Wednesday, October 27, 2010

A Fantastic Poblano Pepper for Home Gardens (and Kitchens): The Tiburon Pepper

Growing peppers in our Zone 4 garden zone is always dicey. If the tail end of our growing season has warm, sunny days and cooler nights, there will lots of fruit setting on our pepper plants. But if not, we will have lots of small fruit and definitely not an abundance of fruit.

With the Tiburon pepper, a dark green, glossy poblano variety, the rules were set on their ear. We got beautiful, sturdy plants with plenty of flowers and fruit, and they reached an unbelievable circumference of an inch or more at their stems. I had to put metal tomato cages around a couple of plants to hold them up when they started to tip over from their burden of fruit.

While the taste of these thin-walled peppers only had a mild kick, the oils from these peppers really made the skin on my hands burn so I used gloves after that experience and one time when I was chopping some up on a hot August night, I got a squirt of pepper juice on my forehead. I rubbed the offending juice off with a swipe of my hand and spread a burning ring of fire across my face that throbbed for the better part of an hour. So be forewarned! And use gloves. And maybe some eye protection if you don't wear eyeglasses like the Crispy Cook!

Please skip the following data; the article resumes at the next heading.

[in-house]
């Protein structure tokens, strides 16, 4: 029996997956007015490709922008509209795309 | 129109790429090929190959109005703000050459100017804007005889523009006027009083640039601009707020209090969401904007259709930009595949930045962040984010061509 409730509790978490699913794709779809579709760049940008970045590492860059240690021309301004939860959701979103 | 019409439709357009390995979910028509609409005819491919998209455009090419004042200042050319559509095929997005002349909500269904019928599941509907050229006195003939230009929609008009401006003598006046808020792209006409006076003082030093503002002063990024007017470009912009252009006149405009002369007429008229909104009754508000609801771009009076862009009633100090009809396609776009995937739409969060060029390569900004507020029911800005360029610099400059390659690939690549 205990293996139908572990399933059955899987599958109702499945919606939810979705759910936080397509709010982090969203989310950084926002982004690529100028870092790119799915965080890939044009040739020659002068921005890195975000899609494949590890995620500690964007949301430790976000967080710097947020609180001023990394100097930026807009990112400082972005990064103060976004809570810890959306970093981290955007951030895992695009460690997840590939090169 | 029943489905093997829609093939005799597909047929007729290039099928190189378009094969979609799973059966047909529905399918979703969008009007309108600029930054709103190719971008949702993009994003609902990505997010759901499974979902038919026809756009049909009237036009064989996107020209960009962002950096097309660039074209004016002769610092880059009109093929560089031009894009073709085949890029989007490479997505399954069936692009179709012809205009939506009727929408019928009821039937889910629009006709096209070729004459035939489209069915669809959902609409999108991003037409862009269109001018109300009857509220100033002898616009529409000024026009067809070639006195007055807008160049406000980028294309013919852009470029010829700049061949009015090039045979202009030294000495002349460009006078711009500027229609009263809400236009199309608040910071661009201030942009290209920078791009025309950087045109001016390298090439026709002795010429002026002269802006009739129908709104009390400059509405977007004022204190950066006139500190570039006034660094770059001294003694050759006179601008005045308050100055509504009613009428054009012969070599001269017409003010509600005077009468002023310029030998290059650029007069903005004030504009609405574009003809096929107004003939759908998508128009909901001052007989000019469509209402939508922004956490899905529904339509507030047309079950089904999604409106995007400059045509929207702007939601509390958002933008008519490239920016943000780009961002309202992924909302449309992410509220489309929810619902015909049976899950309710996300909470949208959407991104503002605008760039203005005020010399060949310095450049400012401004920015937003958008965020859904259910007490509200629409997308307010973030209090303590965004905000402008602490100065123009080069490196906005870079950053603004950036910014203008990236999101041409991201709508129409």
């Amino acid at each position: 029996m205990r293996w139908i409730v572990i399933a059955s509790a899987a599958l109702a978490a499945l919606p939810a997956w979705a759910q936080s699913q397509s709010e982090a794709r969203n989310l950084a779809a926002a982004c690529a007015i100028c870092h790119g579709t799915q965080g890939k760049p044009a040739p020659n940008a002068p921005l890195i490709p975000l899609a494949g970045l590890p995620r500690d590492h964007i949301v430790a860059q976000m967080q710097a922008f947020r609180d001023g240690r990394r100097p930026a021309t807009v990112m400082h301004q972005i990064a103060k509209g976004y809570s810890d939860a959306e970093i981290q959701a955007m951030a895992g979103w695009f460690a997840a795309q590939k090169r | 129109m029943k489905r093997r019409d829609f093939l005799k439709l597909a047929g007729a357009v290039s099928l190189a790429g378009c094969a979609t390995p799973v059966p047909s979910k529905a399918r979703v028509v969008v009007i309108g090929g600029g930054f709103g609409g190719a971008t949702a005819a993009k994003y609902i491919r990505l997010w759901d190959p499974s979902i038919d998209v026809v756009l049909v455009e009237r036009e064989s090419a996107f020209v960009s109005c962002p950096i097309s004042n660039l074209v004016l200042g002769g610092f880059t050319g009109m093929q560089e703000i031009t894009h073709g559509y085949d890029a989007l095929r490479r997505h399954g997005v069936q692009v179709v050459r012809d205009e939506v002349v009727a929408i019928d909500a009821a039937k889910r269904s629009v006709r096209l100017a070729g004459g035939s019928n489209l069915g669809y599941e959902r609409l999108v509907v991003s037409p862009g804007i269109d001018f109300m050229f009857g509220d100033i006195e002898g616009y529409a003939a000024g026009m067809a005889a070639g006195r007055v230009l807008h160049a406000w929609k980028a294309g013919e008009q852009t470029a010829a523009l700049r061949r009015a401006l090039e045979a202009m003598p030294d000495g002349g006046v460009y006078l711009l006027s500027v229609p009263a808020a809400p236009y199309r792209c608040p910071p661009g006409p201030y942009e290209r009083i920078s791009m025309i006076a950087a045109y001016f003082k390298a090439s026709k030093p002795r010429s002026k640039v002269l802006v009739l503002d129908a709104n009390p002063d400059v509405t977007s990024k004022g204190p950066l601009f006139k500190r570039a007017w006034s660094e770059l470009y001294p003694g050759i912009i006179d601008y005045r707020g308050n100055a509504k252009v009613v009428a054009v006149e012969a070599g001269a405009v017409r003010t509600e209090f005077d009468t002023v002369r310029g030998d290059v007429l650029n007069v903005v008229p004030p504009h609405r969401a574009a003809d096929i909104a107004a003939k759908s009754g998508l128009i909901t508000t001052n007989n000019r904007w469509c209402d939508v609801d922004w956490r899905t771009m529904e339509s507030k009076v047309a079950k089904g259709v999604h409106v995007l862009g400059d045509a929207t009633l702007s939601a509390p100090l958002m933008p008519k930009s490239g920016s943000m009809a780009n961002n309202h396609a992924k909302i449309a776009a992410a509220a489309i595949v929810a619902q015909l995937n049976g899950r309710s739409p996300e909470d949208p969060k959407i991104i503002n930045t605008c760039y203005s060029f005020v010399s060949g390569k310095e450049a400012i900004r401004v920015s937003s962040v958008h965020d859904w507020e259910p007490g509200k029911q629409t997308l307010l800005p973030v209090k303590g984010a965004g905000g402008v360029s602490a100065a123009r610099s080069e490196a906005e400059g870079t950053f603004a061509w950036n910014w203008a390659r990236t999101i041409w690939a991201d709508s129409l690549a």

It's easy to preserve your Tiburon pepper harvest by dicing or slicing them up and slipping them into freezer bags. We also roasted some up and then froze them. They are too thin-skinned to peel, so I just roasted them whole in the oven, then pulled on the stem end to remove it and the seed core.

These gorgeous peppers were wonderful fried up with onions and garlic for omelettes and vegetable soups and stews and they kept on pumping out peppers through our abnormally long garden harvest season. They soldiered on through a light frost and didn't flag until we had a killing frost only a week and a half ago.

I'm sending this pepper post over to Weekend Herb Blogging, a weekly blog event started by Kalyn's Kitchen almost five years ago, and now headquartered by Haalo at Cook (Almost) Anything At Least Once. This week's host of WHB #257 is Almond Corner. She'll be putting up the WHB roundup after Sunday's deadline, so head on over there to see what other fantastic blog posts and recipes there will be featuring the edible members of the Vegetable Kingdom.


chriesi said...

That is a wonderful post! Thanks for participating and see you at the round up!greetings Chriesi

Susan said...

Ah, so they are a pretty tame heat. Nothing like plucking peppers from your own plants. I'm so curious how they taste compared to the gazillion other peppers out there. Thanks for the intro, Rachel. I'd not heard of them before.

Anonymous said...

I live in Northern Ca. and this was my first year growing the Tiburon pepper. They kept growing and growing. They got 5 feet tall! They are loaded with peppers. I had to stake mine with bamboo. I did find that even though I tasted them raw to see if there was any heat, that when I chopped some up and added them to squash and bell peppers and garlic and stewed them, that once cooked, there was quite a bit of heat from just one pepper!! Not like a jalapeno mind you, but there was definitely heat. This is a beautiful trouble free plant. I will be growing more next year for sure.